I became a mentor because I wanted to be the adult in someone else’s life that I wish I had as a teen. I struggled with learning how to ‘adult’, now as a volunteer with Foster Arizona and as a foster mom, I see how former foster youth are at a huge disadvantage when it comes to navigating the world as an adult.
When I met Jill, she was a 19 year old 6 weeks away from graduation. Due to complicated circumstances in her adoptive home, she needed a temporary residence before being moved into the Foster Arizona Housing Project (FAHP) apartment. I had a spare bedroom and no current foster placements, so my husband and I opened our home to her and mentored her while she finished her senior year. Jill looked like a heartbroken young girl when I met her, you could see the stress in her entire body of all the things that had gone wrong in her life. I remember giving her a big hug and telling her she was okay now and I’m sure she didn’t feel okay yet. The relief of being in a home that welcomed her, faults and all, was such a huge relief that she sobbed.
We discovered how much we had in common with her, my husband in particular shared a love of anime, and her kind and open heart was brought out by the connection with our pets. Her school and job were not a far drive but it gave us ample opportunity to connect with her and talk through all the complicated things she was dealing with in a judgement free way while helping her learn discernment. As rough as those weeks were for her that lead up to graduation, her growth was incredible. The young woman that moved out was completely different from the one that moved in. Jill has continued to thrive and has stayed in school, held steady employment, and even left the program early to get her own apartment. I could not be prouder of how much she has changed the direction of her life. Jill has recently gotten a better paying job and continued to make healthy life choices like returning to therapy and getting a personal trainer. Even the relationship with her adoptive family is healing and greatly improved.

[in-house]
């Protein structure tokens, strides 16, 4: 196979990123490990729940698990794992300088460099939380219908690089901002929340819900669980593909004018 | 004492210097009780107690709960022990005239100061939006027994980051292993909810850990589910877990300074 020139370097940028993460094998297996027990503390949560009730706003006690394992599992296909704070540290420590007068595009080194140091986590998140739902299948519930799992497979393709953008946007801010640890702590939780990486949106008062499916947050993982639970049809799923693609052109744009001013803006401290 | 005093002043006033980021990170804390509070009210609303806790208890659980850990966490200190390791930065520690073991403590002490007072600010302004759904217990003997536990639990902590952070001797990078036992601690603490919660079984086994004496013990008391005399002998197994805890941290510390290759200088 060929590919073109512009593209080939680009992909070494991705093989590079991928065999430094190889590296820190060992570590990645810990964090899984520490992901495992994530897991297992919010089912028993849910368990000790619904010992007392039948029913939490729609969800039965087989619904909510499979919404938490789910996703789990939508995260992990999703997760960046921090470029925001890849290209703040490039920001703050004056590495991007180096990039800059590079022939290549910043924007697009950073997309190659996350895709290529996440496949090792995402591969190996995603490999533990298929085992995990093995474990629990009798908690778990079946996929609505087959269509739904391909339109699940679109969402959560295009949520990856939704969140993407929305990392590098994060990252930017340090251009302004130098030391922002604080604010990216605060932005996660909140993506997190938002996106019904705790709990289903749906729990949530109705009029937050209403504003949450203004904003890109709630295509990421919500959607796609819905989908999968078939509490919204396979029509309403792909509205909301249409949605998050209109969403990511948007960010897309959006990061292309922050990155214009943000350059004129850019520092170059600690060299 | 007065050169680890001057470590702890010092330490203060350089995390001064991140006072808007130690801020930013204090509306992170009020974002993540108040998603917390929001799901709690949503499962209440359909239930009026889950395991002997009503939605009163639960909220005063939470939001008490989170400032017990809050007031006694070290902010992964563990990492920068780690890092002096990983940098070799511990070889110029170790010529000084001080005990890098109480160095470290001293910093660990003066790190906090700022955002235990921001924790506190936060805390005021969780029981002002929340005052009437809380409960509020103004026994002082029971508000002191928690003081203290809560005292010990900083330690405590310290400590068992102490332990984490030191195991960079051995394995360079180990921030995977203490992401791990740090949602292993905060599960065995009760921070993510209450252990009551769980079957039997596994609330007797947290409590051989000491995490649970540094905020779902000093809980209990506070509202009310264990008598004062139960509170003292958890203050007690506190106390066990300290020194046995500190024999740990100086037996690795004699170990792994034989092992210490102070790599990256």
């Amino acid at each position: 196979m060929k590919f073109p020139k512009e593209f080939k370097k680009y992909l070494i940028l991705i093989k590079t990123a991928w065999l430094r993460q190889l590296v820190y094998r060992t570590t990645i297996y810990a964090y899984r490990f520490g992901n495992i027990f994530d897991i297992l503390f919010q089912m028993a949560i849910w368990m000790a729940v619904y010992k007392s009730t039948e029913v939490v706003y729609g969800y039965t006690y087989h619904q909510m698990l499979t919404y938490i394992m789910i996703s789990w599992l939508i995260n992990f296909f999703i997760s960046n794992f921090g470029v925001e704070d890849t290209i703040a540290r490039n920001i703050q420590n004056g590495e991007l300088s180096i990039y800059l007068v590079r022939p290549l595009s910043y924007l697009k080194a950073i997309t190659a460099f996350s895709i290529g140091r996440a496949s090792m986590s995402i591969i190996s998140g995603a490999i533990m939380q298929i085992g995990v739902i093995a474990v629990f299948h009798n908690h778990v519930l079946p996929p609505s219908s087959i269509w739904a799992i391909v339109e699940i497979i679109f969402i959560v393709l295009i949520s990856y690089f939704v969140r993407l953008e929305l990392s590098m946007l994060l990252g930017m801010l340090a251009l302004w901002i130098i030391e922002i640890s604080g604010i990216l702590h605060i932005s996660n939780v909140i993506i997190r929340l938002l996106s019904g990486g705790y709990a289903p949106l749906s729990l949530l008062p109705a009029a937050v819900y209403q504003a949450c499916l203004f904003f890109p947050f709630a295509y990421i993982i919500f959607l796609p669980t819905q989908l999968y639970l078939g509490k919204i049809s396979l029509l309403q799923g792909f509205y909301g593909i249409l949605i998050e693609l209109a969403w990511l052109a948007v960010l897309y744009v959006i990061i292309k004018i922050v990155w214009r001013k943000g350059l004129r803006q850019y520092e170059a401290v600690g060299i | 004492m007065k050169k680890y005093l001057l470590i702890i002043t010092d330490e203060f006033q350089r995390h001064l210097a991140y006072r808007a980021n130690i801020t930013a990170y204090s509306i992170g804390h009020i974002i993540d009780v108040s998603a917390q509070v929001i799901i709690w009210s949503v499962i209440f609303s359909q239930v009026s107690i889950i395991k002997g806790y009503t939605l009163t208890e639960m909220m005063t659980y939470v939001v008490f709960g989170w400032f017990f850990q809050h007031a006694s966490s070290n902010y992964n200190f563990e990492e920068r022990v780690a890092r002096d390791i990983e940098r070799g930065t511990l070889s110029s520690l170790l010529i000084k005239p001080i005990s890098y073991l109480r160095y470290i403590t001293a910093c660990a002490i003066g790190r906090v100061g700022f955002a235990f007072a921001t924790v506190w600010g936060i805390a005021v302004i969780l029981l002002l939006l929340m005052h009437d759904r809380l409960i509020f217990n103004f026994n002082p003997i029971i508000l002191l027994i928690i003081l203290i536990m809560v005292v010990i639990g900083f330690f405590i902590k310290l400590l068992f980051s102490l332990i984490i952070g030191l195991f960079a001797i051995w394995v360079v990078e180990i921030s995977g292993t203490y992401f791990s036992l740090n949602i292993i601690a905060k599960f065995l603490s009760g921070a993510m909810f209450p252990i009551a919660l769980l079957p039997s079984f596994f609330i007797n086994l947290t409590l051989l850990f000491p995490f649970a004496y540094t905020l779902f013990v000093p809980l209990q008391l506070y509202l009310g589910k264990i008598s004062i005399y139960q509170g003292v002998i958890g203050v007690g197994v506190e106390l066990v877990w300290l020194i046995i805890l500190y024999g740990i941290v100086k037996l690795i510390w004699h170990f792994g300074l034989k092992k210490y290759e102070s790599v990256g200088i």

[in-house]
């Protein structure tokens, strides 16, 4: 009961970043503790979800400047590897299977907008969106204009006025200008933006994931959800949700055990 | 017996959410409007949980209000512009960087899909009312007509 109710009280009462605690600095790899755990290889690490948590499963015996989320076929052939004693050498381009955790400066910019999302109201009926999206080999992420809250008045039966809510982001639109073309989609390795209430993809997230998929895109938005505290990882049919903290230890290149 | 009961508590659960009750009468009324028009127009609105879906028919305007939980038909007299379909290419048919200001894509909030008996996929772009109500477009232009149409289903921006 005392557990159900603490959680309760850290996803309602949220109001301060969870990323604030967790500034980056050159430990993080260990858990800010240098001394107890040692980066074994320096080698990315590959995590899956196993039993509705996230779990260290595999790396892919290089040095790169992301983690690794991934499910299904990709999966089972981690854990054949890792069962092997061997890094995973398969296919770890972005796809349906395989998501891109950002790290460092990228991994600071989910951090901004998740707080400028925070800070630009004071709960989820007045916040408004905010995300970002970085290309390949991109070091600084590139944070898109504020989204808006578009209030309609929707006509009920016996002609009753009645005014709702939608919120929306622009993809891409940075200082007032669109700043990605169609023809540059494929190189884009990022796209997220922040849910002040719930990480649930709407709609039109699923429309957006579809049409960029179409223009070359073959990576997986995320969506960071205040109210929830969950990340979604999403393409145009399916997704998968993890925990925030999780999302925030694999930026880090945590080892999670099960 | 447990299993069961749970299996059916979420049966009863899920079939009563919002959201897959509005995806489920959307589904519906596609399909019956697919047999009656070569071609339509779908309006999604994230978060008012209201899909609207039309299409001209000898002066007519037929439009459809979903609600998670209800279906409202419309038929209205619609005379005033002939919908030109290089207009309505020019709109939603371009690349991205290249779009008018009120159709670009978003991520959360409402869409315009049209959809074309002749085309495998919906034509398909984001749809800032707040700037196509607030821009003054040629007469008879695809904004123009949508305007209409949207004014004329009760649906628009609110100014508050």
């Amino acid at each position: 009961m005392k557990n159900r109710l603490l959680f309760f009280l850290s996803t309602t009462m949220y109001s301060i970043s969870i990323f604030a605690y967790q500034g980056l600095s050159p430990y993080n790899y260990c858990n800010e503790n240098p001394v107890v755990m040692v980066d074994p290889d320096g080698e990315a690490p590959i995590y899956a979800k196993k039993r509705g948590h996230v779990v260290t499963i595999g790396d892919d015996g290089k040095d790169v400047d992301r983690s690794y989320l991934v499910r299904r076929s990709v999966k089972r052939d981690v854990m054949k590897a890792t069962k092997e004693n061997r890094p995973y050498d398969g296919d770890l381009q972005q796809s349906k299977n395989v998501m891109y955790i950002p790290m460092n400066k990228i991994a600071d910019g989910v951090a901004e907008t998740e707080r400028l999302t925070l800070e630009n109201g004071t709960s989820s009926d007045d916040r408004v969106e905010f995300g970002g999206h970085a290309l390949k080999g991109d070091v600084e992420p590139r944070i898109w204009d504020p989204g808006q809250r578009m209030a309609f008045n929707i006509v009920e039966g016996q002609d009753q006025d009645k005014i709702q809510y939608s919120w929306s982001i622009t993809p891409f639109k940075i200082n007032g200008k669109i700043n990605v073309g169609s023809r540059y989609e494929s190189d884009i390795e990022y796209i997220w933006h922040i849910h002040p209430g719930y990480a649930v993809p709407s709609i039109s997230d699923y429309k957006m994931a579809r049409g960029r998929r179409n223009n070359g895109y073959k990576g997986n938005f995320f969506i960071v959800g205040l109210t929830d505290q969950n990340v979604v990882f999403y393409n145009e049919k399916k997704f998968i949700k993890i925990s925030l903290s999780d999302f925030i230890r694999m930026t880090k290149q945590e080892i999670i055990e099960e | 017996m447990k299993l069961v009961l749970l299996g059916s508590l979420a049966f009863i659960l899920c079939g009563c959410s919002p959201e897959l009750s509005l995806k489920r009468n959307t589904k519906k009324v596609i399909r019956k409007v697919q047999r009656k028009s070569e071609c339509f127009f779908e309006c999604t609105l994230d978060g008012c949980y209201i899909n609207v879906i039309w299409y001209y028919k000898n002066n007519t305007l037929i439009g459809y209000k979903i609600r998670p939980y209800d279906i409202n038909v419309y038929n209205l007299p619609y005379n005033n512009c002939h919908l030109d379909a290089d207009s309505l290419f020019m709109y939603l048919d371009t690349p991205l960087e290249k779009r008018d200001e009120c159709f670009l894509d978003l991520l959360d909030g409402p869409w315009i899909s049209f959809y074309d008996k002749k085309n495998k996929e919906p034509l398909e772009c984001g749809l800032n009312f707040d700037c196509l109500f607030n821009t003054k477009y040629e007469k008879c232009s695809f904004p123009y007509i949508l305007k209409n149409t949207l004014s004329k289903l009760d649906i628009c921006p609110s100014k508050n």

We don’t have the opportunity to see her as often as we used to but every time we do, she surprises us with more great news.
Young adults who have aged out of foster care are rarely as lucky to have a support system like those who are raised by their birth families. Many teens in our program aged out from a group home. Sometimes group homes are managed by a revolving door of staff, and kids are given basic chores but not often taught about money management for things like grocery shopping, paying bills, or cooking. Their behaviors are managed and not often given direction about how to communicate with others. Youth in group homes are picked up and dropped off everywhere they go by adults and never carry a house key of their own.
When they become adults, they suddenly have to hold themselves accountable for house hold duties, learning to cook, budgeting, communicating clearly with others, and navigating their own transportation. Most 18 year olds will have had much more practice at these skills than a former foster youth with direct experience in seeing a parent modeling these things.
I would strongly encourage anyone who is looking for a way to help kids in foster care to consider becoming a mentor. Young adults also need direction like minors. There is a level of freedom in mentoring an adult that is harder to navigate with youth still in foster care.
For more information on becoming a mentor for youth in our Foster Arizona Housing Project please contact us at: email@example.com
or fill out an application at https://
Team Lead Foster Arizona